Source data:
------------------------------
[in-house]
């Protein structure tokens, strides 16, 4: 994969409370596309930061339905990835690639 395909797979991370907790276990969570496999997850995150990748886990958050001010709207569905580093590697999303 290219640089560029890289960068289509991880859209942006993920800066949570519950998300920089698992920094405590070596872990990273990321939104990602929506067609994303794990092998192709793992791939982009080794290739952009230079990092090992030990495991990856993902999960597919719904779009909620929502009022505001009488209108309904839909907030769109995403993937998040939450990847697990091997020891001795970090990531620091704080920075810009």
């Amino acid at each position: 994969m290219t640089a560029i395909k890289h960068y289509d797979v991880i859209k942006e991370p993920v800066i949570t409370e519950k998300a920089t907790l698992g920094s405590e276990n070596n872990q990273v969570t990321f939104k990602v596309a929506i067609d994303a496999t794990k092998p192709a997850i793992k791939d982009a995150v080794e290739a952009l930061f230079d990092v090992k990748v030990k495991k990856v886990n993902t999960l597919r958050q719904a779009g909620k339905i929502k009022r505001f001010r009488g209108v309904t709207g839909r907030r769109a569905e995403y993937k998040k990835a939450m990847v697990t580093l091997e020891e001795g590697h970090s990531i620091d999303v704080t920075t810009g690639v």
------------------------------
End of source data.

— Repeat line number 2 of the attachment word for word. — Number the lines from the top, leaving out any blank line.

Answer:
């Protein structure tokens, strides 16, 4: 994969409370596309930061339905990835690639 395909797979991370907790276990969570496999997850995150990748886990958050001010709207569905580093590697999303 290219640089560029890289960068289509991880859209942006993920800066949570519950998300920089698992920094405590070596872990990273990321939104990602929506067609994303794990092998192709793992791939982009080794290739952009230079990092090992030990495991990856993902999960597919719904779009909620929502009022505001009488209108309904839909907030769109995403993937998040939450990847697990091997020891001795970090990531620091704080920075810009």